4. Use Focus Software
I never used social media until I started backpacking and became a digital nomad.
When I was home, connecting with my friends and family online did not seem to make sense because I saw them in person so often.
However, when I moved to New Zealand, following my best friend Teddy on Twitter and checking out my little brother’s status on Facebook mattered to me.
Due to my need to connect, social media quickly became my biggest distraction…
As I mentioned previously, I can spend hours on Facebook accomplishing nothing.
Luckily for me, the digital age has also created software that prevents me from looking at social media.
Apps such as Stayfocused allow you to temporarily place blocks on certain websites and applications when you really need to focus.
You can also set up the app so it only allows you a certain amount of time per day on a particular website such as Facebook before you’re temporarily blocked from it.
3. Find Friends to Help Keep you Accountable
No other person has been more important to me and my productivity than my fiancé.
No matter where we are or what we are doing, she helps to keep me accountable to my work projects.
Sometimes I find this annoying since I just want to have fun as opposed to worrying about work.
But, since I am someone who is naturally inclined to procrastinate, I remind myself that she is only looking out for my best interests because without her help I am more likely to put off today what I can do tomorrow.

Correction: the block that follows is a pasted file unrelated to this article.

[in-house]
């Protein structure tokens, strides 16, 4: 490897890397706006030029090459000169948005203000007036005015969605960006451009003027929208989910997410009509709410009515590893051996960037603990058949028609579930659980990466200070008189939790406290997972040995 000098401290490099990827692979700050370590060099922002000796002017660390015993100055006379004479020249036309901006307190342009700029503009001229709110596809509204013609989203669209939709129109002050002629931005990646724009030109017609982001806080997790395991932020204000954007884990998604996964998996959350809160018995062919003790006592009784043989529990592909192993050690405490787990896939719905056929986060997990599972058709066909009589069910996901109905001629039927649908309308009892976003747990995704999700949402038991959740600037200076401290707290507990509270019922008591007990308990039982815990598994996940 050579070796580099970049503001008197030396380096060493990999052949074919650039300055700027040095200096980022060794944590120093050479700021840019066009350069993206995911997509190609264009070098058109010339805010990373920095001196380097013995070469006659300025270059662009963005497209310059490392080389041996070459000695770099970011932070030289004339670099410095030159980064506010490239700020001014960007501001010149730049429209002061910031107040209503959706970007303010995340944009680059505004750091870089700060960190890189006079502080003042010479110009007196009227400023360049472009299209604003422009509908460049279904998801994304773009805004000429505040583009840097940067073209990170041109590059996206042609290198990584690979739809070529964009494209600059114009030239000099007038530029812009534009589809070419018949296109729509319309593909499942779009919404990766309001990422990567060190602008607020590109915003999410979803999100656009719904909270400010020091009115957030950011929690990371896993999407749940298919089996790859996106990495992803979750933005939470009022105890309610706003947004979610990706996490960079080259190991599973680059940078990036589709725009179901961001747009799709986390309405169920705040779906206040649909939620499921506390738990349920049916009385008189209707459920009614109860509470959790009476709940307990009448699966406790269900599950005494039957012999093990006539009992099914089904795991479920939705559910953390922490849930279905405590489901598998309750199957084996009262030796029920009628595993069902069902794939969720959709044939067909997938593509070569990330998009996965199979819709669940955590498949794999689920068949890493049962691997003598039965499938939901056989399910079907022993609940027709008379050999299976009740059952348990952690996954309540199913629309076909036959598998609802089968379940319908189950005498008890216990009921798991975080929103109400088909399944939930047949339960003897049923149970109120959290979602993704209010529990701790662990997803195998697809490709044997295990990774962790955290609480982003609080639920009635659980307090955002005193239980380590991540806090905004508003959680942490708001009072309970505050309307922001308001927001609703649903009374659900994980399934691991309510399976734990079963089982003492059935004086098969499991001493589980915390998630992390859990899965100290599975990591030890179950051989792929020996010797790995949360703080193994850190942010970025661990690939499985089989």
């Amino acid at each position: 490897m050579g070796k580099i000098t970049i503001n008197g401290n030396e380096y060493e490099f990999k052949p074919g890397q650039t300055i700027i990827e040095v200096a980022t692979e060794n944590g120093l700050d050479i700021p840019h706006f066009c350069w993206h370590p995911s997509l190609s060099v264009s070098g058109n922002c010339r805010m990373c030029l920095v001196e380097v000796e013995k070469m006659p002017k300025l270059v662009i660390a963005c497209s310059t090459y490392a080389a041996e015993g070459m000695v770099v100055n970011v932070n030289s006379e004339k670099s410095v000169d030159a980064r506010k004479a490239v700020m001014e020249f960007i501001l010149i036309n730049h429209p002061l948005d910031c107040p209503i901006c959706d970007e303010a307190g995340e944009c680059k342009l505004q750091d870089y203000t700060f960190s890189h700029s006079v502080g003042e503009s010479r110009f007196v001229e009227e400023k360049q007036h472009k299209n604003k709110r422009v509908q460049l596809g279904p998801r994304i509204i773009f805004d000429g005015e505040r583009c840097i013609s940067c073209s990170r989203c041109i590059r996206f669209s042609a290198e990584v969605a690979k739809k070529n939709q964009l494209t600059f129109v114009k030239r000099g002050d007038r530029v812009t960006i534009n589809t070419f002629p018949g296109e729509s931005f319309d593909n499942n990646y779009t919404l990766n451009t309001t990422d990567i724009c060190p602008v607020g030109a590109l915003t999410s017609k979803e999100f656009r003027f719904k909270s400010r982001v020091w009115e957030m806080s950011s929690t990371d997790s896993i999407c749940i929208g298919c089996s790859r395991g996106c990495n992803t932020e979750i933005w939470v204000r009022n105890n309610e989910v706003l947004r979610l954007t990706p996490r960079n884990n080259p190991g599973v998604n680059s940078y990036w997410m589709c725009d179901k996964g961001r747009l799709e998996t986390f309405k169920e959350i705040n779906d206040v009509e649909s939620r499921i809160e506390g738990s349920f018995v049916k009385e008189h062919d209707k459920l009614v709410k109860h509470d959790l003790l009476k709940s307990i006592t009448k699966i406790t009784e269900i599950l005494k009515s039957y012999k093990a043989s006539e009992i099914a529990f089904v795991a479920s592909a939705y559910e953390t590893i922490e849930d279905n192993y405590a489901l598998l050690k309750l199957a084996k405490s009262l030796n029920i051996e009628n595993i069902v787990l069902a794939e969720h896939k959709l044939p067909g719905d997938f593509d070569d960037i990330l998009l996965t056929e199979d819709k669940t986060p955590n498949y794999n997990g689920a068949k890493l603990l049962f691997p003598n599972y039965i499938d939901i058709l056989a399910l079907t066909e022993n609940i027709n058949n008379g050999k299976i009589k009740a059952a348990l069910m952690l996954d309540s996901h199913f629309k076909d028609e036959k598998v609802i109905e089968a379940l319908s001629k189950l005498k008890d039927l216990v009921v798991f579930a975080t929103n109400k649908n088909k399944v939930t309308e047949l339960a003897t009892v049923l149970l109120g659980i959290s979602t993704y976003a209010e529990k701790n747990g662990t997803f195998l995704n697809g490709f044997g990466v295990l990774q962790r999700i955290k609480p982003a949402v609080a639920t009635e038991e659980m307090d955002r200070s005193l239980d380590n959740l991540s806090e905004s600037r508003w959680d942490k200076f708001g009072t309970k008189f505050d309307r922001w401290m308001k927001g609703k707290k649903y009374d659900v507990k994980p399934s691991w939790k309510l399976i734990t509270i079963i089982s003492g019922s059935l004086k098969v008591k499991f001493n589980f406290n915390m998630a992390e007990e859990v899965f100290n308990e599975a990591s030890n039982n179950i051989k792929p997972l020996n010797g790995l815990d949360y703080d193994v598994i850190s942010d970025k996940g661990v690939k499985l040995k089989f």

I understand that not everyone has a significant other who can be there to help keep you accountable.
Ultimately, it’s up to you to make sure that your work is getting done in a timely manner.
It will be very beneficial to you if you can have anyone, be it a friend, family member, or hired life coach that can help remind you to prioritize you work.
2. Try to Establish a Routine
Establishing a Routine can be the hardest thing to do when you are a digital nomad.
Part of the reason you left your regular job was so you could work where you want and when you want, even if that’s at 10 p.m. on a beach in Southeast Asia.
This was very hard for me, as well.
When I was in New Zealand, I often would sleep in, go hiking, and hang out with friends at the start of each day.
However, I quickly realised that I was leaving little time to get work done, which was making it extremely difficult to meet deadlines.
Something that has helped me to handle my A.D.D. exponentially is reading books about A.D.D.
First, the act of reading these books can be a great small break for me.
Second, they help me to keep my spirits up.
Frequently not accomplishing as much as I want to is often difficult, but reading these books reminds me that it is possible to succeed even when my lack of productivity makes me feel like a failure.
Lastly, these books are filled with tips and tricks on how to be more productive when you have A.D.D.
Several of the tips I provided in this article were inspired by reading about A.D.D.
I hope you found these tips and tricks helpful. However, I know that there are other strategies people with A.D.D. have utilized in order to be a successful digital nomad…
If you have any tips on how to become a digital nomad with A.D.D to share, please do so in the comments section below!